Also, during Catholic Schools Week, check in for some posts from guest bloggers about why they choose to teach at a Catholic School.

A Bible verse for each day of the fourth week of Advent

As the Father loves me, so I also love you.  Remain in my love.
John 15:9

I drew them with human cords,
with bands of love,
I fostered them like those
who raise an infant to their cheeks;
I bent down to feed them.
Hosea 11:4

Love bears all things, believes all things, hopes all things, endures all things.
1 Corinthians 13:7

Beloved, let us love one another,for love is of God; everyone who loves is begotten by God and knows God.
1 John 4:7

Set me as a seal upon your heart,
as a seal upon your arm;
For Love is strong as Death.
Song of Songs 8:6

Therefore, you shall love the Lord, your God, with your whole heart, and with your whole being and with your whole strength.
Deuteronomy 6:5

This is my commandment: love one another as I love you.  No one has greater love than this,to lay down one’s life for one’s friends.
John 15:12-13

Some ideas for how to use these verses during this fourth week of Advent:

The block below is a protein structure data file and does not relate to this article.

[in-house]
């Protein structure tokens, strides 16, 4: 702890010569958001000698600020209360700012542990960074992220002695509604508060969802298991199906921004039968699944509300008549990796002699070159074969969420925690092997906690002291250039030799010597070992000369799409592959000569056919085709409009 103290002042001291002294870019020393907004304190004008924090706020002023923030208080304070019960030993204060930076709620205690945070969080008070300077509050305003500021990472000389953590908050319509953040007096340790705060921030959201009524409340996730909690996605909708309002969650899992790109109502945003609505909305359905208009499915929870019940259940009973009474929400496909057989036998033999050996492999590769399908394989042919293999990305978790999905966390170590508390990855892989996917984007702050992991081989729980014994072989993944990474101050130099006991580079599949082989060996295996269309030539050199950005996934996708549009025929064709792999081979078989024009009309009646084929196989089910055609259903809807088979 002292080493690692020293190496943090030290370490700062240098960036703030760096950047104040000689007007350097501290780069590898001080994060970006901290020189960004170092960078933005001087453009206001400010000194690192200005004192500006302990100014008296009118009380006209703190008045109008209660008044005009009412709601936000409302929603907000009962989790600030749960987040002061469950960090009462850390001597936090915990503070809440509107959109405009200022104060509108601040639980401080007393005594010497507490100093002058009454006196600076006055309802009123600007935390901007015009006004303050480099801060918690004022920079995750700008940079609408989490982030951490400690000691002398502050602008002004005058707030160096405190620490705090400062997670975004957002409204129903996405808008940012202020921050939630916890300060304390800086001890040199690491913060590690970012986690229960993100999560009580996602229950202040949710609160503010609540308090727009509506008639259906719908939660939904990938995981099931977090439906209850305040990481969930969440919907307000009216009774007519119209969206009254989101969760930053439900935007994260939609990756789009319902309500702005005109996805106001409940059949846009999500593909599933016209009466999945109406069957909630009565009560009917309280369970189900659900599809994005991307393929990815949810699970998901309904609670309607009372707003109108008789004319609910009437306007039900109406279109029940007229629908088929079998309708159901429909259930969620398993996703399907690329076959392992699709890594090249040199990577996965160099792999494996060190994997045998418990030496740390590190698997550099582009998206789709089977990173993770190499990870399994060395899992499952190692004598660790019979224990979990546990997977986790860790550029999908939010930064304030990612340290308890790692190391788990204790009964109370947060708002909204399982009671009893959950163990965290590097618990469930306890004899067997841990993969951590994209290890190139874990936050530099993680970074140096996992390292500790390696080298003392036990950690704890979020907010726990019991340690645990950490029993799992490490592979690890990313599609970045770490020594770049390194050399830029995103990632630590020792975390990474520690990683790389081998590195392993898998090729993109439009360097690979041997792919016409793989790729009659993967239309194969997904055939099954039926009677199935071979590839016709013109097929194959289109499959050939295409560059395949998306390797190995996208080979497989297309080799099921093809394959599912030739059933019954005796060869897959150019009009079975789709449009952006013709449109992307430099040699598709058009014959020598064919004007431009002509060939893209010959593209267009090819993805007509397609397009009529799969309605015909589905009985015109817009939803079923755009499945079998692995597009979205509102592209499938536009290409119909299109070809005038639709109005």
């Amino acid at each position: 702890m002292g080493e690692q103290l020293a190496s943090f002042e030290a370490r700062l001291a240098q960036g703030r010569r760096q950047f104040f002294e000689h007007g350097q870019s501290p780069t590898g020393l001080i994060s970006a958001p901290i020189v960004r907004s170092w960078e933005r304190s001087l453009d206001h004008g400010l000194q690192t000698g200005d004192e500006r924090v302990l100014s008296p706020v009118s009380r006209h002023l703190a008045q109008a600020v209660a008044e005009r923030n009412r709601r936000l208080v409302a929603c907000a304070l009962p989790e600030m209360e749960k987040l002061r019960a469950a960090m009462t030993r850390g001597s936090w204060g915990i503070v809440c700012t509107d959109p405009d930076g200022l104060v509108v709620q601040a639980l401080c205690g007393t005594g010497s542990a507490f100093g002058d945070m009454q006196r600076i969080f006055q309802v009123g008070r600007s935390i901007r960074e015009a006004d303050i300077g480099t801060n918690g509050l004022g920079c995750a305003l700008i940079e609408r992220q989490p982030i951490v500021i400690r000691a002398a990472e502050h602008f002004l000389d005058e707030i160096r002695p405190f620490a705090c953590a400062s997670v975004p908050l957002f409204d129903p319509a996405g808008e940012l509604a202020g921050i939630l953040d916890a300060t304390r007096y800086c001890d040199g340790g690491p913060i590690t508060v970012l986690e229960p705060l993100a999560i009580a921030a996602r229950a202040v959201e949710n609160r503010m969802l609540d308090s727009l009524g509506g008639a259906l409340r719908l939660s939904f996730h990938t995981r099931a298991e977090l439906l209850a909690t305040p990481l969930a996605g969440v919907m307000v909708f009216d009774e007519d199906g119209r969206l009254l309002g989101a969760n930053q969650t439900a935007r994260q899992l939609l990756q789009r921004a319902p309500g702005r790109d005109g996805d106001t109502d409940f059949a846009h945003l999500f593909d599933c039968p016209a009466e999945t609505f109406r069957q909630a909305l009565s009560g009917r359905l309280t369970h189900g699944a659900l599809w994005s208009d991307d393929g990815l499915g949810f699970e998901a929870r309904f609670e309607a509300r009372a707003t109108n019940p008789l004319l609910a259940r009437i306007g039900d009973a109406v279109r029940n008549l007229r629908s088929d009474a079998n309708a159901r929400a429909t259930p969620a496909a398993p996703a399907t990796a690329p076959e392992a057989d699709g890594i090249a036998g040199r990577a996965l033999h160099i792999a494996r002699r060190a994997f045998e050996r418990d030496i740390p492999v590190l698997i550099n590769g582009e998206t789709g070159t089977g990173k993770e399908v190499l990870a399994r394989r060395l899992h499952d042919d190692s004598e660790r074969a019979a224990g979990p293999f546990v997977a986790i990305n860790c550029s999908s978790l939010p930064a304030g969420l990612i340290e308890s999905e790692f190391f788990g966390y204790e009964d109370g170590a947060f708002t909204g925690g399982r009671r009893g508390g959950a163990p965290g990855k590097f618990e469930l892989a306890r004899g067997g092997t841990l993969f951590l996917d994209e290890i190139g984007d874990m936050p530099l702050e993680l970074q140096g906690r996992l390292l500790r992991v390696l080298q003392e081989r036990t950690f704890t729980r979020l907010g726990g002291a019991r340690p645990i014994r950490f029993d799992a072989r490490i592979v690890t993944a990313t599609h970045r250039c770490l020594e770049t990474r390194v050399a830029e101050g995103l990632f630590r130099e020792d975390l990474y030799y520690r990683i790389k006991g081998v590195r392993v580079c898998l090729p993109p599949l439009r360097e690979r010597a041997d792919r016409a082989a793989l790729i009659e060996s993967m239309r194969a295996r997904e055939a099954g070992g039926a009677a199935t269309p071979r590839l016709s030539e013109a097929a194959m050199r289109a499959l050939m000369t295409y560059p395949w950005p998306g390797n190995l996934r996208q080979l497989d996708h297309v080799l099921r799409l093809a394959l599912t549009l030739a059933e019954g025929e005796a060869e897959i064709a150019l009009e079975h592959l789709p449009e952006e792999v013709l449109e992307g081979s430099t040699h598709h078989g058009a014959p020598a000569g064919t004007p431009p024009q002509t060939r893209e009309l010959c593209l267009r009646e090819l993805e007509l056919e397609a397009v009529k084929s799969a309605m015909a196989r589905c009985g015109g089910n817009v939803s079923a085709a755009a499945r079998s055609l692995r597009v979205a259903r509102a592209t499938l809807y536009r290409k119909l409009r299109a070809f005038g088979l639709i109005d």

~ have students write them in their Bible journals- this would also be great practice for looking up verses in the Bible.
~ use these as an opening prayer, or in between verses of O Come O Come Emmanuel for a mini prayer service.
~Ask students to say which is their favorite and why, or let them choose their own favorite verses about love.

Do you have other favorite verses or quotes about love?  Share those in the comments!

A Bible verse for each day of the third week of Advent

I have told you this that my joy may be in you and your joy may be complete.
John 15:11

Do not be saddened this day, for rejoicing in the Lord is your strength!
Nehemiah 8:10

Then all who trust in you will be glad
and forever shout for joy.
You will protect them and those who rejoice in you
who love your name.
Psalms 5:12

Rejoice always.
1 Thessalonians 5:16

When cares increase within me,
Your comfort gives me joy.
Psalms 94:19

Although you have not seen him you love him; even though you do not see him now yet believe in him, you rejoice with an indescribable and glorious joy.
1 Peter 1:8

I will see you again, and your hearts will rejoice, and no one will take your joy away from you.
John 16:22

Some ideas for how to use these verses during this third week of Advent:
~ have students write them in their Bible journals- this would also be great practice for looking up verses in the Bible.
~ use these as an opening prayer, or in between verses of O Come O Come Emmanuel for a mini prayer service.
~Ask students to say which is their favorite and why, or let them choose their own favorite verses about joy.

Do you have other favorite verses or quotes about joy?  Share those in the comments!